States Visited Map

 

 

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Thats not what I said, totally aware of what you're talking about. The power to the Oliver was completely shut down via the two switches/breakers underneath the driver side bed. Had I left those breakers on the parasitic draw would have depleted the batteries within a month or two max.

 

I hope this helps.

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Routlaw:

 

I assumed that both 120VAC and 12VDC were turned off due to your voltage readings in the first post. The data you provided shows an excellent battery life in storage mode. Since this is the first winter that we have had the Oliver I wanted to see how the battery voltage would decay without 120VAC supplied to the trailer. It appears with just normal equipment draw the battery voltage drops approximately 0.4VDC in about 10 days without a charge. I plug the trailer into 120VAC about every 10 days for a couple of days. So far everything is looking good.

 

Thanks for the feedback.


Horace & Dianne

Chesapeake, Virginia

2016 Toyota Tundra Crewmax 4x4 Limited

2015 Oliver Legacy Elite II - Hull # 93

 

States Visited Map

 

 

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That sounds about right to me roughly .4 to half a volt drop every week to week and a half by leaving 12 volts sources active with their parasitic draw.

 

Don't know if you did the solar package or not, but our experience from this first year is we never run out of DC volts even camping in dappled light or partially shaded conditions. This past autumn we spent two weeks completely off the grid down in the SW and never came close to depleting our batteries. They charged to 100% every day. Earlier in the summer we spent about two weeks in the Glacier NP area and while we didn't get a 100% charge on most days due to the shade and or dappled light, we never came close to depleting the reserves having roughly low to mid 90's% charge each day. We used electricity liberally as needed just to see how far things could be pushed.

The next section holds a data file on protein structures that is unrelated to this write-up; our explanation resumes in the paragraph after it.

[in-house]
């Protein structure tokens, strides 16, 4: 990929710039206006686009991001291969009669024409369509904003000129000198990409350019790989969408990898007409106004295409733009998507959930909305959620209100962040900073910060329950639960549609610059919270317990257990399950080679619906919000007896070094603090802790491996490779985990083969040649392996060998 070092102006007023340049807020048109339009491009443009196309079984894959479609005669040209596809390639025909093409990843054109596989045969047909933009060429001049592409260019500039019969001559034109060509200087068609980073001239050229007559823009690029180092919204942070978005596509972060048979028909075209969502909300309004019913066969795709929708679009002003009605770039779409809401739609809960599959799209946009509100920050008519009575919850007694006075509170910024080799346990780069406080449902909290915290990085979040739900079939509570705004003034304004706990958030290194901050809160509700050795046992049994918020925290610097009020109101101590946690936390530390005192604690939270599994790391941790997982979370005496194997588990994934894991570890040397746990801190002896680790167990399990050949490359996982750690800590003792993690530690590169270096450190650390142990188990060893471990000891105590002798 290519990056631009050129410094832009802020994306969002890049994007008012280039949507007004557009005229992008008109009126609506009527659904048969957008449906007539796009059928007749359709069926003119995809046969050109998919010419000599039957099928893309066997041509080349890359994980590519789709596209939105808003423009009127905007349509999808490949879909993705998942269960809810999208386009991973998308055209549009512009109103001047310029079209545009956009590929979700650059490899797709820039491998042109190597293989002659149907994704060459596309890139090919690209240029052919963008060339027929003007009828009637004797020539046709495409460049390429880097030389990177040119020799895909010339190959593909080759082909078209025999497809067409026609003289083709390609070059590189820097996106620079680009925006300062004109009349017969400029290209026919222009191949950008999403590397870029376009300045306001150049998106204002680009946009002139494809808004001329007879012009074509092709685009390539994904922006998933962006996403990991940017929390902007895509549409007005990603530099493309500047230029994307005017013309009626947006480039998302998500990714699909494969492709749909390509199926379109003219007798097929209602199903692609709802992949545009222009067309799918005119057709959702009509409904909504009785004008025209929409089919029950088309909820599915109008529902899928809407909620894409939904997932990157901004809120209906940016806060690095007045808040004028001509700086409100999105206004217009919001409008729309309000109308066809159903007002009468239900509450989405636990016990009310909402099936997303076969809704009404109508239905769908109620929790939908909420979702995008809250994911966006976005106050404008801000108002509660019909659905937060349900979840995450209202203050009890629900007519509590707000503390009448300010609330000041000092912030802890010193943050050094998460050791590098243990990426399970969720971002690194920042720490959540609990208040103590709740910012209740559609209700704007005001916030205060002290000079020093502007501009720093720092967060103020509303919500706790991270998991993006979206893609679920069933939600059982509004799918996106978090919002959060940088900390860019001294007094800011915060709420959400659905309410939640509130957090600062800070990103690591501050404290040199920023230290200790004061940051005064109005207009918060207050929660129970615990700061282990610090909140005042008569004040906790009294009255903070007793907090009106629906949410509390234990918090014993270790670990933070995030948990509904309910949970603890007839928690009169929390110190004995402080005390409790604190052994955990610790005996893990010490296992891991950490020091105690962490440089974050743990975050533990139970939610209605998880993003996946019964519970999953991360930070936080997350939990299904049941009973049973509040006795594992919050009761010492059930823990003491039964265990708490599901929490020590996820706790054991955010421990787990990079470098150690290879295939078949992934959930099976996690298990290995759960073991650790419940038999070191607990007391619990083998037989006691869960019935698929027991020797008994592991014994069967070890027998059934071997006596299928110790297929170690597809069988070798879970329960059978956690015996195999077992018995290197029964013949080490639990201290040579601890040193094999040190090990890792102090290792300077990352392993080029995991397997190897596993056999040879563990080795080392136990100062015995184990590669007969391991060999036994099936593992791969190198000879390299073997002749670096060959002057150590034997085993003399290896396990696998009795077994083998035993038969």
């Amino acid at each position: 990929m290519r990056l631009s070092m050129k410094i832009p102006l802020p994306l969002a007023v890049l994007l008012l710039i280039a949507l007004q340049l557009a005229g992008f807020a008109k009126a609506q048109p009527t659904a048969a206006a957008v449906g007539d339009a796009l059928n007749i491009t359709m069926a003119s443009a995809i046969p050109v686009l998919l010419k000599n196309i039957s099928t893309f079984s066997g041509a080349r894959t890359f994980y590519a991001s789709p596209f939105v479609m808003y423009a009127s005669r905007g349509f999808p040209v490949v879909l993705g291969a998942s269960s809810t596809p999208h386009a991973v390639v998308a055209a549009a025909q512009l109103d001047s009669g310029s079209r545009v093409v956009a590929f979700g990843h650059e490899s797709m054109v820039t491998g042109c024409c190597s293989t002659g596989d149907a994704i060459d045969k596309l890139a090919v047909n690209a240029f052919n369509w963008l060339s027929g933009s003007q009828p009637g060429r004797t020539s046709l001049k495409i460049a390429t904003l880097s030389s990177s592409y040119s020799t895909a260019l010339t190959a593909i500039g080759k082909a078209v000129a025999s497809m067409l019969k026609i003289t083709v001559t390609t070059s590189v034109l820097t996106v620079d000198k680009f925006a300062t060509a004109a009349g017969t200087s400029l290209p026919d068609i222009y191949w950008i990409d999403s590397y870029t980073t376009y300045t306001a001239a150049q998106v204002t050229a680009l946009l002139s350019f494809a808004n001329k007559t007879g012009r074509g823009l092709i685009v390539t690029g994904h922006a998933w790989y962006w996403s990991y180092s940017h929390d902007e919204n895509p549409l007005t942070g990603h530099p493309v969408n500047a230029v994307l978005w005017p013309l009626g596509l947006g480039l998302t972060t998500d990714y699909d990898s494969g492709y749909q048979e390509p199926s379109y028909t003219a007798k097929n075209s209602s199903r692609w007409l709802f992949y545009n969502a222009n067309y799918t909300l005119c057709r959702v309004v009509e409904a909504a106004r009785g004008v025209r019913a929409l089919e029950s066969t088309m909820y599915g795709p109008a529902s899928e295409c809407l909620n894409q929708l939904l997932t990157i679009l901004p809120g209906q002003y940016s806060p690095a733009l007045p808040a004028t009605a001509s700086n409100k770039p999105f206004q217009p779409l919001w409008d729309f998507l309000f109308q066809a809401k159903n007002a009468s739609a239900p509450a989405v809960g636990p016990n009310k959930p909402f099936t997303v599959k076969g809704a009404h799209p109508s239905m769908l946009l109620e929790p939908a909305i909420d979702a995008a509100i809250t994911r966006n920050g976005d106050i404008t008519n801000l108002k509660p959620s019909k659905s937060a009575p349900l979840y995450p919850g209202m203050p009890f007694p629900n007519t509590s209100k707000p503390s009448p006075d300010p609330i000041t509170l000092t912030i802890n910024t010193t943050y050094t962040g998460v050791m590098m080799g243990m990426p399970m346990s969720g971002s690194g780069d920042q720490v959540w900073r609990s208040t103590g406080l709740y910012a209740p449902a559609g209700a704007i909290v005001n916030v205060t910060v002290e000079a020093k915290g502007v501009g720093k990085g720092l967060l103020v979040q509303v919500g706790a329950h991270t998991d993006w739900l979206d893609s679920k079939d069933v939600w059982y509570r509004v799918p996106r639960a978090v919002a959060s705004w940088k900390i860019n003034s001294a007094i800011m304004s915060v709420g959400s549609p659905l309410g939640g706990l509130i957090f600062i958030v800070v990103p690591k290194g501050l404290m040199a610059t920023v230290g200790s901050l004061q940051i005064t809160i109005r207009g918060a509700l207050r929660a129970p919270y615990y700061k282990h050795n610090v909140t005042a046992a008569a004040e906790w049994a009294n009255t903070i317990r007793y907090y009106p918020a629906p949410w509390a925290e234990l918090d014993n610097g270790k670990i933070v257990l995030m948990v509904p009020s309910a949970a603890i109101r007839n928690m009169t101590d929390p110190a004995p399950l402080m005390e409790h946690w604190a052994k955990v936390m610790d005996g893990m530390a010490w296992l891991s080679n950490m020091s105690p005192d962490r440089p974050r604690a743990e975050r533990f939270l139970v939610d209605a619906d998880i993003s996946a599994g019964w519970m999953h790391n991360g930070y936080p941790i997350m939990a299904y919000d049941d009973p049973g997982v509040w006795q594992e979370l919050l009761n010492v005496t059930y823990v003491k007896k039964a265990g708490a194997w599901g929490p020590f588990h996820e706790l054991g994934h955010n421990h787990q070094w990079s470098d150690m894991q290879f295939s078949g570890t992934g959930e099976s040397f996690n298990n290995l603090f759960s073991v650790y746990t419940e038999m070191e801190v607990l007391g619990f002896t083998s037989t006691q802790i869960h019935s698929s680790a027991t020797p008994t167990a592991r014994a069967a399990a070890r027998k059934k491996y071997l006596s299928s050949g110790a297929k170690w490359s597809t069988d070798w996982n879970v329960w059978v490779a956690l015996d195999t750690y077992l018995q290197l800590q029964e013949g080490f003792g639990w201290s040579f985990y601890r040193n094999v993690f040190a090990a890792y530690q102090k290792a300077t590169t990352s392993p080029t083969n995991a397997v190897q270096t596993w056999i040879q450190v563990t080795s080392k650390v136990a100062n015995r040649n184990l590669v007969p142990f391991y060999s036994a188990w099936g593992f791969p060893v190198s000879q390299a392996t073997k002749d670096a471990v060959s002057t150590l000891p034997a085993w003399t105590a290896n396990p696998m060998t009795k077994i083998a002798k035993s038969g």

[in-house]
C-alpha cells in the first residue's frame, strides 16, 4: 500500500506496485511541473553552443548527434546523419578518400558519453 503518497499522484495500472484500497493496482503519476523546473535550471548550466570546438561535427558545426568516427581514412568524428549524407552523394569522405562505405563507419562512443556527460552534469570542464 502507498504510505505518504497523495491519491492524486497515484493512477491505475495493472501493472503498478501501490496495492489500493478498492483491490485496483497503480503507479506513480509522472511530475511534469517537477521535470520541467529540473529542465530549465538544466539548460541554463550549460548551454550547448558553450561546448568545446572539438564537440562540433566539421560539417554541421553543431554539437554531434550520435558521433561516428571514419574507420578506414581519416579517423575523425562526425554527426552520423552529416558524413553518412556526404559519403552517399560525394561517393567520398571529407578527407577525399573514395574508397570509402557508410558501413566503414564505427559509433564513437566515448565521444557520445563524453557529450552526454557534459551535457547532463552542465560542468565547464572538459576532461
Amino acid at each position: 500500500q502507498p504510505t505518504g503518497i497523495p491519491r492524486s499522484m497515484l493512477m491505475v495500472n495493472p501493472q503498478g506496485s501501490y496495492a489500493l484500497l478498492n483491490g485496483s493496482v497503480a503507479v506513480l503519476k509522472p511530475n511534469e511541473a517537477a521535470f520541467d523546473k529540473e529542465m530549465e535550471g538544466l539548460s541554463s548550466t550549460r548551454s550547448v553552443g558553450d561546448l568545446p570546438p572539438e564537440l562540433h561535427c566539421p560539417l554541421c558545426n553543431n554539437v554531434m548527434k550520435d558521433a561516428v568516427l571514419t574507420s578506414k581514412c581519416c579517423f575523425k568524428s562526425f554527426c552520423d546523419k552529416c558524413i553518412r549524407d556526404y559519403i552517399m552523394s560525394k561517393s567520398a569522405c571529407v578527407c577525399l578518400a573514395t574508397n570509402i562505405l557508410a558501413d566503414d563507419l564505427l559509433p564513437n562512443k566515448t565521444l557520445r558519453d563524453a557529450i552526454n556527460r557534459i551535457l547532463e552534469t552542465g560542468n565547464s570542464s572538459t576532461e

The long and short of it is we have been delighted not only with our winter storage of the batteries but also the charging capabilities.

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Yes that is correct, and by definition wet cells would imply the standard type of battery such as the T-105's that has been in use for eons. The AGM are maintenance free and do have some advantages though I'm not sure how well they perform in cold weather compared to a wet cell. Correct too on the 450 AH rating with the four combined.